This is something I’ve discussed a number of times since its introduction in 2014 and particularly with directors of PLC house-builders. The end of Help to Buy has now been announced and it will be interesting to see what happens as a result of it.
At the end of 2014 I remember calling a friend and colleague who is a director of a region for one of the large PLC house-builders. He was ‘buzzing’ with how busy they were and that they were ahead of target on house sales. I asked out of interest and mild cynicism how much of this was from Help to Buy related sales and his reply was “about 85%”. I was amazed and surprised and added caution to his enthusiasm by asking what will happen when the scheme is withdrawn. He couldn’t even consider a logical response as he was still ‘buzzing’. Interestingly I repeated a similar call to the same person in quarter 3 of 2015 and asked the same questions. Whilst Help to Buy related sales had dropped to around 70% it still demonstrated the point that the Help to Buy scheme was still a major part of their business.
Here we are in 2016 and time has been called on the scheme.
What will happen? Who will it effect? No one truly knows and I would assume the government will bring in some similarly supportive scheme to assist the first time buyers but not to the same strength. The economy has a whole needs a stable housing/construction market as it feeds so much of the economy in the broad sense so no dramatic changes will be introduced by any government to destabilise this. We don’t need excessive growth, we simply want ongoing stability and steady growth.
Will it effect house prices and has the scheme created a ‘false’ market? I would question the lack of discount and lack of flexibility by most of the PLC house-builders and I do feel this asking price/no negotiation approach has potentially inflated the market but only marginally. House-builders need buyers from all walks of life and of course need the first time buyer so their will inevitably be options, incentives and buyer assist schemes as the level of deposit will always create many first time buyers a problem, though there are more lenders lending at a far higher loan to value which means buyers won’t always need as high a deposit. There is a housing shortage and has been in the UK for more years than we can all remember so the simple supply and demand issues still stands and the government is committed to supporting the construction industry and targets have been set.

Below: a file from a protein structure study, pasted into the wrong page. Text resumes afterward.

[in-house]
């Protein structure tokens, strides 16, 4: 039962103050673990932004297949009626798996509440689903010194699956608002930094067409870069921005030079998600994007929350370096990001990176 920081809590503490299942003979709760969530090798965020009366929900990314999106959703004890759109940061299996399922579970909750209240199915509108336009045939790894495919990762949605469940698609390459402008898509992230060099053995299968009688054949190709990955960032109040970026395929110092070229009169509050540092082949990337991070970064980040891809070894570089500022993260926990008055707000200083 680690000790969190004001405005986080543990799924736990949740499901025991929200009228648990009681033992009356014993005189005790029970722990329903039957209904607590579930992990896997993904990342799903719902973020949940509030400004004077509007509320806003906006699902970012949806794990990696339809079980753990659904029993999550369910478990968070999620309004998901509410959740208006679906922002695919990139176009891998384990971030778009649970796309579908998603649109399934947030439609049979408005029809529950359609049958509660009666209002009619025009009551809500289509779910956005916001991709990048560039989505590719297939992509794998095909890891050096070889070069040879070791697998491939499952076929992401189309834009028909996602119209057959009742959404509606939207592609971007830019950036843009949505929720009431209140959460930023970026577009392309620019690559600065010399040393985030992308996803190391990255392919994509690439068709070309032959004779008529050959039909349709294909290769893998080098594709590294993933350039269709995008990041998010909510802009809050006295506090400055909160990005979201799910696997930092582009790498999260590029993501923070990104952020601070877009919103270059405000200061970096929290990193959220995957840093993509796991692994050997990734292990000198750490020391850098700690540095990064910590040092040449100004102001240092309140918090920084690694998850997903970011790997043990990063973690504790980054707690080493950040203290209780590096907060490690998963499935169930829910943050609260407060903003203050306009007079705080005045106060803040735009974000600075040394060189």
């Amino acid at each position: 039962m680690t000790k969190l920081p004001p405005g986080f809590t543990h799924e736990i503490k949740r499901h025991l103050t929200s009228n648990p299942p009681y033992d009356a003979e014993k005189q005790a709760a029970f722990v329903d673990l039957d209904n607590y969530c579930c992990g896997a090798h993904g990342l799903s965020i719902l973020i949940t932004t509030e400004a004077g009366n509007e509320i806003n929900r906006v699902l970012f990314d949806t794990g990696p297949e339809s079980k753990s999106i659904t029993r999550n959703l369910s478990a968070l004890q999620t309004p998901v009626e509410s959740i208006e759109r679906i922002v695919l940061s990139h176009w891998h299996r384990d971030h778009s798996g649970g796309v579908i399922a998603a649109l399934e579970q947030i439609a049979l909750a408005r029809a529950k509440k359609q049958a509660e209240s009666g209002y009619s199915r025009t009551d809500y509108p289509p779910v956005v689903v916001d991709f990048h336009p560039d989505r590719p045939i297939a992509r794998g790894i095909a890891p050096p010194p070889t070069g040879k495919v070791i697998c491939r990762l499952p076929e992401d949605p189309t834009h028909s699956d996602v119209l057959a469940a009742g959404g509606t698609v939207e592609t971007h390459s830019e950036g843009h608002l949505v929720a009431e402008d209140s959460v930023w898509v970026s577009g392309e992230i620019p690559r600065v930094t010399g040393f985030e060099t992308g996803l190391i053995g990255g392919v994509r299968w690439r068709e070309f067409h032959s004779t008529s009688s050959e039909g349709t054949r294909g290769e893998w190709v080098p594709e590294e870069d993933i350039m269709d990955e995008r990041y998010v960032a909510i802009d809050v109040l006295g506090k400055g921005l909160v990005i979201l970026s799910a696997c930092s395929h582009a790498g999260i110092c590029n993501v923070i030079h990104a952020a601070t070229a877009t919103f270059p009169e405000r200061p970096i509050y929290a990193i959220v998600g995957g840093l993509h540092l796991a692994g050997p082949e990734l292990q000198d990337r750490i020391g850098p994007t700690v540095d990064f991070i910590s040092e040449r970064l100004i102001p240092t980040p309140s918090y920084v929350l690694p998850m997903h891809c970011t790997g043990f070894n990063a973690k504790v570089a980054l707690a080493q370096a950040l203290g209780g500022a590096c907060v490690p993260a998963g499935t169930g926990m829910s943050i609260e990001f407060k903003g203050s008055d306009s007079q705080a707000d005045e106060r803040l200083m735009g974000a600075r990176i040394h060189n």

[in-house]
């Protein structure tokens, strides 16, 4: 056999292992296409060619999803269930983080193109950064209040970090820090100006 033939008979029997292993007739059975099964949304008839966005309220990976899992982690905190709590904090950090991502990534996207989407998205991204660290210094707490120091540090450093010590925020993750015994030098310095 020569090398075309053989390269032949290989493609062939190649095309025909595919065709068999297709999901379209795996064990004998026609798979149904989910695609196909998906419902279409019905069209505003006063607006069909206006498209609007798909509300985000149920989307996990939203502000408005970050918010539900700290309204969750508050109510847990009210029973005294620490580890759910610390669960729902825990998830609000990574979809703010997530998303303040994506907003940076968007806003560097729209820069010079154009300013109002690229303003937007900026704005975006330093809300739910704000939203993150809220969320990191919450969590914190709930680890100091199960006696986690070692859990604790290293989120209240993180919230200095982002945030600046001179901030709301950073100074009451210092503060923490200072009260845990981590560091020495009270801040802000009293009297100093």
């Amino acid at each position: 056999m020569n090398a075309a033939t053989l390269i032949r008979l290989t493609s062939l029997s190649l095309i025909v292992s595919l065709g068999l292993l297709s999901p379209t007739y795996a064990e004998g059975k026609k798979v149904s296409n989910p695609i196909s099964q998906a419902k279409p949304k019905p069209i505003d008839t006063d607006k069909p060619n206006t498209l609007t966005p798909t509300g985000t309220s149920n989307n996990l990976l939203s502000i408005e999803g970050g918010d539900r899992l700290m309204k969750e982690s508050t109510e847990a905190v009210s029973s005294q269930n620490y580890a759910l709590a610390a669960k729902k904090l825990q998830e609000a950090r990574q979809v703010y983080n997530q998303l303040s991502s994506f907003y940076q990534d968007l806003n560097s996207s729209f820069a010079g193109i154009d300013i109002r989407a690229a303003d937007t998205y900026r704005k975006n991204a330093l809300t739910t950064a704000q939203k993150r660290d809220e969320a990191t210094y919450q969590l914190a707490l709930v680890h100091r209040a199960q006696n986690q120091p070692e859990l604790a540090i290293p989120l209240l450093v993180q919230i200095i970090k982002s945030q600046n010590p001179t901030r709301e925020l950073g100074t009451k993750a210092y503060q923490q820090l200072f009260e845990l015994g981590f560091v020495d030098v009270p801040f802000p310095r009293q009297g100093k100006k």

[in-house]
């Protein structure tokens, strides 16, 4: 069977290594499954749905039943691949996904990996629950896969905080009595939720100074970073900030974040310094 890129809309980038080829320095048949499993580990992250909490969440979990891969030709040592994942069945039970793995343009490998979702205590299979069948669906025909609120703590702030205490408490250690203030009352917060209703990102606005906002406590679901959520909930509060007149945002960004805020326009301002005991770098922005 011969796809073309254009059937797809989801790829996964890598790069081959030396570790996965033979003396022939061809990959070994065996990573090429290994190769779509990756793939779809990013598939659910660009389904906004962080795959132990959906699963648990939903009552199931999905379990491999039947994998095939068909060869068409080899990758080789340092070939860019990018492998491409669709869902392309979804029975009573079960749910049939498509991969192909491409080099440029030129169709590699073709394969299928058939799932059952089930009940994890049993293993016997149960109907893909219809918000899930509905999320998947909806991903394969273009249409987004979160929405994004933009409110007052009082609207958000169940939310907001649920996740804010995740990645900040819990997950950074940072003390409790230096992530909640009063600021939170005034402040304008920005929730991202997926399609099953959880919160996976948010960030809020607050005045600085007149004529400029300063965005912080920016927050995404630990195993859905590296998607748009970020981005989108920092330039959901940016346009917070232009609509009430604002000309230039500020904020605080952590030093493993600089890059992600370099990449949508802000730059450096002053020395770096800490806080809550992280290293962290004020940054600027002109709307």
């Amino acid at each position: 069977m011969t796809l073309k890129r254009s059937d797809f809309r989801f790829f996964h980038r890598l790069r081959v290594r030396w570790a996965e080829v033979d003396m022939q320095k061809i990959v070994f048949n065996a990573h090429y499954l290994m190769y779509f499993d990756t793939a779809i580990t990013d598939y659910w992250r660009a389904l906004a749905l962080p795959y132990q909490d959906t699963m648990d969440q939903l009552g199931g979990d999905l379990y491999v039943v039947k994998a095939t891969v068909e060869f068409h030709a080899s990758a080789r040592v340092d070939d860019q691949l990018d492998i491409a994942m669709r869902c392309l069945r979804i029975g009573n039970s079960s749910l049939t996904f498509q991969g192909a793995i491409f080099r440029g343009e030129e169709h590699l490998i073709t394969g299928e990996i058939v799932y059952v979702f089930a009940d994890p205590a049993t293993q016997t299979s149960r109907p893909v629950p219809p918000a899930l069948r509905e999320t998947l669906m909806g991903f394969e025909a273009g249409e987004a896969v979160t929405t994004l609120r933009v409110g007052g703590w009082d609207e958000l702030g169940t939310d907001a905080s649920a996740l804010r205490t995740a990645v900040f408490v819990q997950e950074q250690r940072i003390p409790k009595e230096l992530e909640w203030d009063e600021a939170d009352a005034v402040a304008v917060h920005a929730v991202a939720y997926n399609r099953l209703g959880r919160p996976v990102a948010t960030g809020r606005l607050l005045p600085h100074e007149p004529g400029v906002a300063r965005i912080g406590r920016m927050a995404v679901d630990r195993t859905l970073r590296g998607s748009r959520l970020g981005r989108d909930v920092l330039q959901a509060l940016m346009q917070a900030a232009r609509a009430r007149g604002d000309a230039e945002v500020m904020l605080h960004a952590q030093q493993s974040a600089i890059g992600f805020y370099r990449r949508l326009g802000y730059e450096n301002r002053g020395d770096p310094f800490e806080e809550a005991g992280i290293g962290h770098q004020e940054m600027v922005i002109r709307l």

The next question of course is How will it effect the BUY TO LET PROPERTY market here in the UK? I think an old BLOG post may have covered something like this before but PLC house-builders used to be around 80% of our business but with Help to Buy this dwindled to around 5% of our business. We have simply concentrated on smaller independent house-builders and the lack of PLC buy to let property options has not effected the growth of the business BUT the withdrawal of Help to Buy will almost certainly bring the PLC house-builders back to the table and whilst we do not see discounts increasing we would expect more options to be available. Let’s see what happens! More options are always good for such a solid growth market where demand outstrips supply.